Nation STATion: First place? Wild Card? No matter!


Nation STATion: First place? Wild Card? No matter!

By Bill Chuck
Special to

Feeling a little blue today because of the Sox loss last night? I dont blame you, it was ugly. But if you are bothered by anything other than the fact that Tim Wakefield may have to start seven times against Baltimore in the final ten games of the season in order to get win No. 200, dont waste your energy. Because if you are worried about whether the Sox finish first or second in the AL East, stop . . . it just doesnt matter.

And really, as much as some people are going to tell you that it does, it doesnt. The Sox are heading to the postseason whether they finish in first place in the AL East, or they are the AL Wild Card team.

I really dont need to hear the argument about losing home field advantage in the three (if a team is lucky) postseason series. If the batters can overcompensate for the Sox mediocre pitching, the Sox can win it all from the Wild Card slot, just like they did in 2004. And if the Sox finish first, like they did in 2007 when they won it all, and they dont score at least five runs a game, their pitching is simply not good enough to take them very far this postseason anyway.

Throughout all of baseball there is an edge to playing at home, but not as much as you might imagine. According to statistics from the book Scorecasting: The Hidden Influences Behind How Sports Are Played And Games Are Won, by Tobias J. Moskowitz and L. Jon Wertheim, MLB teams win 54 percent of their home games, which is less than in the NHL, NFL, or NBA.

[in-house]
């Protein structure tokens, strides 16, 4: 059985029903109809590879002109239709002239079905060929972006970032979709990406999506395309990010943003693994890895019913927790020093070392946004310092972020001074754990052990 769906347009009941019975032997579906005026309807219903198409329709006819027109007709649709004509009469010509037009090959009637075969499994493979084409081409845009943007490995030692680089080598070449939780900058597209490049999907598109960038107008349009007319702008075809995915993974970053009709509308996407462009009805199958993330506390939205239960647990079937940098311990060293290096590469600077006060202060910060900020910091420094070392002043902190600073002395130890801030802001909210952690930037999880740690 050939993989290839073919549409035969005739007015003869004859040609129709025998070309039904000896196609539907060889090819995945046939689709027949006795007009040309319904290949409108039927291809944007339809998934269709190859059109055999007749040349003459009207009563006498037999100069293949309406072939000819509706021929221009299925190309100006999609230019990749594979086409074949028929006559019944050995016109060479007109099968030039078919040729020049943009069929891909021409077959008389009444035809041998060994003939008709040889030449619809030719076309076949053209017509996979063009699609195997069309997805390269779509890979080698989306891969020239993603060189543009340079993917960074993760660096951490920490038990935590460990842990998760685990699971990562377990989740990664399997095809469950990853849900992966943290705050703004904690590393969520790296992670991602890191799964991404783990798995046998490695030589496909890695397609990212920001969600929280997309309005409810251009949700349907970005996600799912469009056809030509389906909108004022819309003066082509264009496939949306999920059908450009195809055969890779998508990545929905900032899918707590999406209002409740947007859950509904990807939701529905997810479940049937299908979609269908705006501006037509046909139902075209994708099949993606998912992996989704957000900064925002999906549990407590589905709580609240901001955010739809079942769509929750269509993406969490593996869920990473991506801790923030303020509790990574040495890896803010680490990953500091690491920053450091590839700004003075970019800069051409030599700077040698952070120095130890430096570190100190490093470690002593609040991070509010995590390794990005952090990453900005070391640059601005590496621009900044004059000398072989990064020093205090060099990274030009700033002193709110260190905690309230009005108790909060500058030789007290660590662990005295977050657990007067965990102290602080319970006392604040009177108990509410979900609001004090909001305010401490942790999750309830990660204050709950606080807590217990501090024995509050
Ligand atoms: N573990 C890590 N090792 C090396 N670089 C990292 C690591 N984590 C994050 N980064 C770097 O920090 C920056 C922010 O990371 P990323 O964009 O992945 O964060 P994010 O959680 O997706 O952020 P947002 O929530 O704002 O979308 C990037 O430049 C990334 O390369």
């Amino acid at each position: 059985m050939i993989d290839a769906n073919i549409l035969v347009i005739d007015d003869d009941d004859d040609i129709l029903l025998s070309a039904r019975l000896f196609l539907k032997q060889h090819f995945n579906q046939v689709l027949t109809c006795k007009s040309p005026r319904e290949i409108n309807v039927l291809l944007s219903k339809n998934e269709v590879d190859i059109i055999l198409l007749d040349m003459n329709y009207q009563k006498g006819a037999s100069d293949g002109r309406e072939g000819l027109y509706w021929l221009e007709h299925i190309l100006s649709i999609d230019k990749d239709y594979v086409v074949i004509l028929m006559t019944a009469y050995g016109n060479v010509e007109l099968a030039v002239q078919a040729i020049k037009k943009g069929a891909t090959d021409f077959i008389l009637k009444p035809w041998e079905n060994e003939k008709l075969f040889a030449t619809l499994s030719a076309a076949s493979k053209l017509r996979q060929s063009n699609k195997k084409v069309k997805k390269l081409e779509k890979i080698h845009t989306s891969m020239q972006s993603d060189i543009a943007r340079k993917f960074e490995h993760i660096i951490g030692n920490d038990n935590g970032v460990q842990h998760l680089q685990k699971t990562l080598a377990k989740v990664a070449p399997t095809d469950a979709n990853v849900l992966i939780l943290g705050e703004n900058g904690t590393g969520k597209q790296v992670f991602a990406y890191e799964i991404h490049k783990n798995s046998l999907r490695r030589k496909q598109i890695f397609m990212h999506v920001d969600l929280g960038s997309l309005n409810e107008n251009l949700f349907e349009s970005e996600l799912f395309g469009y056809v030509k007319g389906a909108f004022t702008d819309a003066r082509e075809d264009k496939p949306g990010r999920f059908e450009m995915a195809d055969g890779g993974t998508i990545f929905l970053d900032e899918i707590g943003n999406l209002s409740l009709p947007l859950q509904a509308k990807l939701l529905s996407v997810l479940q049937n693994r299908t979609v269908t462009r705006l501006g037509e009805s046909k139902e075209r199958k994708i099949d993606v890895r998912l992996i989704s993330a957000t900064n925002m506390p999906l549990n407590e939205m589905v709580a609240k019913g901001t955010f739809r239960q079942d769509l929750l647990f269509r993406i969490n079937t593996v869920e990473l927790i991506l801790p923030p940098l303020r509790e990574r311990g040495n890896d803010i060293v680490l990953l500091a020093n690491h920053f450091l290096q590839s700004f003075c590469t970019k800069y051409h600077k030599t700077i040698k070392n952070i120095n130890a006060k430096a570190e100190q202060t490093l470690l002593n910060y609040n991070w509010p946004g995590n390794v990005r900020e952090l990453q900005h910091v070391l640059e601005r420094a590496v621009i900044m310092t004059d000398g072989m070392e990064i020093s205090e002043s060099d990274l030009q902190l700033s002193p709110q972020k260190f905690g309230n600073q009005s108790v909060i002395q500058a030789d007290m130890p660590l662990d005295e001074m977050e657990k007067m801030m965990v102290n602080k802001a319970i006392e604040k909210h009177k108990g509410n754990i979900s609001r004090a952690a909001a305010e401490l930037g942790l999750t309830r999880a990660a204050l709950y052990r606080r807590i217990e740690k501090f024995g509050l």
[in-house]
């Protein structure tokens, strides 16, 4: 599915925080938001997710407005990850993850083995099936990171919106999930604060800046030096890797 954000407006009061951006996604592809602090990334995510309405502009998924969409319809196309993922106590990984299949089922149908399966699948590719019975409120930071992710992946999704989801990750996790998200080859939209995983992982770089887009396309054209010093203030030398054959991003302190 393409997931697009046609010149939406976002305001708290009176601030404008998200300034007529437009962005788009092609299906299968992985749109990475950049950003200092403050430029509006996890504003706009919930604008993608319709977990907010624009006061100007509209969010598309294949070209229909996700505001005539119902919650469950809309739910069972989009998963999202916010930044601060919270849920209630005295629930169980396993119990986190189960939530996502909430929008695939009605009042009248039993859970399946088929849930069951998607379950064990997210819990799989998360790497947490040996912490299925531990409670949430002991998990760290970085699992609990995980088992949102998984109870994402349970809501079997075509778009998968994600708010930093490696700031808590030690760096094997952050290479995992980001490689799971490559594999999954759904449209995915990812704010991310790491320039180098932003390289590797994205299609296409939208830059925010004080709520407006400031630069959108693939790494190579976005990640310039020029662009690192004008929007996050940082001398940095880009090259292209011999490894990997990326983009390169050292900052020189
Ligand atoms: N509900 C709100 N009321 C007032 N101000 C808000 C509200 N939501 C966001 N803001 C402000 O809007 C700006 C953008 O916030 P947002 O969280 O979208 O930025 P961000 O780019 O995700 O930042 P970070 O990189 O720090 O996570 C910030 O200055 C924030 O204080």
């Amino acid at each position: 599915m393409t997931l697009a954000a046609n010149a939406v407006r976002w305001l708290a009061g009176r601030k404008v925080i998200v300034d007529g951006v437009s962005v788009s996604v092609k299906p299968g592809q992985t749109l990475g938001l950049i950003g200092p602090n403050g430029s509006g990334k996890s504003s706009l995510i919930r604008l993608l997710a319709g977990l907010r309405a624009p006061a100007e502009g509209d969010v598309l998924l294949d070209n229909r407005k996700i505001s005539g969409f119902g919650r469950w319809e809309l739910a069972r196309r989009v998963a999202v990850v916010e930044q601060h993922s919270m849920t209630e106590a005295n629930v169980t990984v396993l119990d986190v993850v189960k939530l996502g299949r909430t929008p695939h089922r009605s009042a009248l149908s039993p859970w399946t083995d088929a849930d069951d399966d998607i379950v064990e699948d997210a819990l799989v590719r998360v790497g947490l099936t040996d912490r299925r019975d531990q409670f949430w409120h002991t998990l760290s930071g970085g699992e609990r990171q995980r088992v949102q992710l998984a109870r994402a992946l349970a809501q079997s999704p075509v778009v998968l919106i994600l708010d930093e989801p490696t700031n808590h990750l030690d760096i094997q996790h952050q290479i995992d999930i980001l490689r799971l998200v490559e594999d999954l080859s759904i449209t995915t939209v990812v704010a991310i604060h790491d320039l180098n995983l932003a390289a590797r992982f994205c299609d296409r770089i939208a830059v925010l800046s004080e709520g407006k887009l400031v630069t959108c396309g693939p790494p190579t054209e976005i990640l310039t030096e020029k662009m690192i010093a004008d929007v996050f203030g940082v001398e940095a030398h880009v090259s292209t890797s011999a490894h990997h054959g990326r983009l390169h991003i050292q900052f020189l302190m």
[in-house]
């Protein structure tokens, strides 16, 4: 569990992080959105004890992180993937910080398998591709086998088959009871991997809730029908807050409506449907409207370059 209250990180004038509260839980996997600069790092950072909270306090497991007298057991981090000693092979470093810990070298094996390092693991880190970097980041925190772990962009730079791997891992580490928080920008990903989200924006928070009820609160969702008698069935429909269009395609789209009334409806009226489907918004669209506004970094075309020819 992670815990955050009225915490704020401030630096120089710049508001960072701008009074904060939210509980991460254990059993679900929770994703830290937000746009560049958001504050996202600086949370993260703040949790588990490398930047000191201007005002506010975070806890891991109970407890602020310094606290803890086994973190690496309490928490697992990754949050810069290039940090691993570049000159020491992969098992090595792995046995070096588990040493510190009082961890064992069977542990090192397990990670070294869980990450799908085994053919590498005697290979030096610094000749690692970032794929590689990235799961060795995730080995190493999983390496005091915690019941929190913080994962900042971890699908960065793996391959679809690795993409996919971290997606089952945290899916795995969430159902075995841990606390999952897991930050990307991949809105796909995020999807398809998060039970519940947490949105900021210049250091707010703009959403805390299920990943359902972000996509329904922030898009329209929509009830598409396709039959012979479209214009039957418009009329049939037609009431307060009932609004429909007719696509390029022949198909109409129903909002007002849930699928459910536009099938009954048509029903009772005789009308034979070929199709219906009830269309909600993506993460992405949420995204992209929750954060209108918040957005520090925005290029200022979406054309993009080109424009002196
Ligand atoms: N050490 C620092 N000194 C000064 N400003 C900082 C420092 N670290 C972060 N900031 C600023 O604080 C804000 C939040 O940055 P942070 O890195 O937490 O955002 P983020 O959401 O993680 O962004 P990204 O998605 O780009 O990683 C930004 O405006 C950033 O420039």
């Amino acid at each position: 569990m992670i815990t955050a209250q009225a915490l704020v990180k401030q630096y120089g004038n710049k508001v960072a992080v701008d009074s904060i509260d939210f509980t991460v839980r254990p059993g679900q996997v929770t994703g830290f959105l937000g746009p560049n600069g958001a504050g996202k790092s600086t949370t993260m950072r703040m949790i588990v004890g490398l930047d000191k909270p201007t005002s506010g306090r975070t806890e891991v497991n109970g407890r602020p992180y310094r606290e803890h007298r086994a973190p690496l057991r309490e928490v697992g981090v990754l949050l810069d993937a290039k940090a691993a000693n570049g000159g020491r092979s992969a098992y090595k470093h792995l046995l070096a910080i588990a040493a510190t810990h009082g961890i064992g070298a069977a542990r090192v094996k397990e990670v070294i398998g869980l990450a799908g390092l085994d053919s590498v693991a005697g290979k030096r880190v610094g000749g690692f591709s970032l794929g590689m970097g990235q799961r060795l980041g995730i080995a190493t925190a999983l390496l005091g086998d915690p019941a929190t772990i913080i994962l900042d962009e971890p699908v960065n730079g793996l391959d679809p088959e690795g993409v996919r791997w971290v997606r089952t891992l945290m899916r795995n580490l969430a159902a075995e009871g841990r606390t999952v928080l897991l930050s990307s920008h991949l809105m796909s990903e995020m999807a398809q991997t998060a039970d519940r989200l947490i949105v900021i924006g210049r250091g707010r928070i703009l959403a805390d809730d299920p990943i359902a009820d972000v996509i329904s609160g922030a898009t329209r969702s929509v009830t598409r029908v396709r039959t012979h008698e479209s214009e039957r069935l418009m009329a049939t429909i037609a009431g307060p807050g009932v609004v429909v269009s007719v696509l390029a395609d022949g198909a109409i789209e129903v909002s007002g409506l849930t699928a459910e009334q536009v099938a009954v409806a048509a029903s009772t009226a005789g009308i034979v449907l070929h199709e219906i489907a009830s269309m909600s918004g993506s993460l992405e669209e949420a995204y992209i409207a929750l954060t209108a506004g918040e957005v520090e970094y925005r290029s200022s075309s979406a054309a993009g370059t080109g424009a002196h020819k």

But, this season in particular, the Red Sox seem to be able to handle the road just fine. Lets take a look and see how the contenders are doing this season at home and on the road. When we look at the races, the Tigers seem to be secure in the AL Central, but the AL West is still in play as the Angels are within striking distance of the Rangers, trailing by just two in the loss column.
The Yankees have the best home record in the AL at 46-27, a .630 winning percentage.
Texas is next at 44-28: .611
The Red Sox and Tigers are third at 42-29: .591
The Angels are now 42-30: .583

The Red Sox have the ALs best road record at 43-28: .606
The Yankees are next at 41-27: .603
Detroit is 39-33: .542
Texas is 37-35: .514
LAA is 36-35: .507

Two things immediately stand out when looking at these numbers. First, the Red Sox are playing better on the road this season than at home. The last time that happened was in 2002 when they went 42-39 at Fenway (.519) and 51-30 (.630) on the road.

The next thing to notice is how much better Texas is at home than on the road. Getting home field advantage is more important to the Rangers than to any of the other contenders. However, the only way the Rangers are assured of home field advantage in the ALDS is by securing the second best record among the AL division winners and that is in no way assured.